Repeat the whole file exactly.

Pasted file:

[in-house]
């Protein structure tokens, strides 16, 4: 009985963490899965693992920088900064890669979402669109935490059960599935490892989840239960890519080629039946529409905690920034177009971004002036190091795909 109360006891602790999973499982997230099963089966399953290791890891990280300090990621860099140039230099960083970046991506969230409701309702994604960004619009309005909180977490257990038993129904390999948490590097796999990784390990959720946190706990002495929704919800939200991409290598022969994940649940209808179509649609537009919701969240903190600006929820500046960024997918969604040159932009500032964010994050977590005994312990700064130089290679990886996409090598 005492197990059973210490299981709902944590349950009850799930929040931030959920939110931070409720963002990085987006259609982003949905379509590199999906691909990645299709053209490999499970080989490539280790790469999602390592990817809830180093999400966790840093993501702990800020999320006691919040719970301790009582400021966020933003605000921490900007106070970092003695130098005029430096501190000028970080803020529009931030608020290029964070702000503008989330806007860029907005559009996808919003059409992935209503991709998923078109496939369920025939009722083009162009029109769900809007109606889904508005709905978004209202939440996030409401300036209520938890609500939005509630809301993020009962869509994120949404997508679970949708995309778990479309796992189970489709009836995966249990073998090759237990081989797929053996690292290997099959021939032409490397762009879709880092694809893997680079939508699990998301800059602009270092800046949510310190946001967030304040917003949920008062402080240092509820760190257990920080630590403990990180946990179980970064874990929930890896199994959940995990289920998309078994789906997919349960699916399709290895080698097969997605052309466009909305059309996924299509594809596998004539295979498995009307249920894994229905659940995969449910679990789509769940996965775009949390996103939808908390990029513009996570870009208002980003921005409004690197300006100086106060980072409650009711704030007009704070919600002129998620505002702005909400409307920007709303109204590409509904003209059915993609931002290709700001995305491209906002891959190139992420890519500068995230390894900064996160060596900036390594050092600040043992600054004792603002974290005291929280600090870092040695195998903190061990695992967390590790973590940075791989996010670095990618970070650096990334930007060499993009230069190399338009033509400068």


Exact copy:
[in-house]
């Protein structure tokens, strides 16, 4: 009985963490899965693992920088900064890669979402669109935490059960599935490892989840239960890519080629039946529409905690920034177009971004002036190091795909 109360006891602790999973499982997230099963089966399953290791890891990280300090990621860099140039230099960083970046991506969230409701309702994604960004619009309005909180977490257990038993129904390999948490590097796999990784390990959720946190706990002495929704919800939200991409290598022969994940649940209808179509649609537009919701969240903190600006929820500046960024997918969604040159932009500032964010994050977590005994312990700064130089290679990886996409090598 005492197990059973210490299981709902944590349950009850799930929040931030959920939110931070409720963002990085987006259609982003949905379509590199999906691909990645299709053209490999499970080989490539280790790469999602390592990817809830180093999400966790840093993501702990800020999320006691919040719970301790009582400021966020933003605000921490900007106070970092003695130098005029430096501190000028970080803020529009931030608020290029964070702000503008989330806007860029907005559009996808919003059409992935209503991709998923078109496939369920025939009722083009162009029109769900809007109606889904508005709905978004209202939440996030409401300036209520938890609500939005509630809301993020009962869509994120949404997508679970949708995309778990479309796992189970489709009836995966249990073998090759237990081989797929053996690292290997099959021939032409490397762009879709880092694809893997680079939508699990998301800059602009270092800046949510310190946001967030304040917003949920008062402080240092509820760190257990920080630590403990990180946990179980970064874990929930890896199994959940995990289920998309078994789906997919349960699916399709290895080698097969997605052309466009909305059309996924299509594809596998004539295979498995009307249920894994229905659940995969449910679990789509769940996965775009949390996103939808908390990029513009996570870009208002980003921005409004690197300006100086106060980072409650009711704030007009704070919600002129998620505002702005909400409307920007709303109204590409509904003209059915993609931002290709700001995305491209906002891959190139992420890519500068995230390894900064996160060596900036390594050092600040043992600054004792603002974290005291929280600090870092040695195998903190061990695992967390590790973590940075791989996010670095990618970070650096990334930007060499993009230069190399338009033509400068």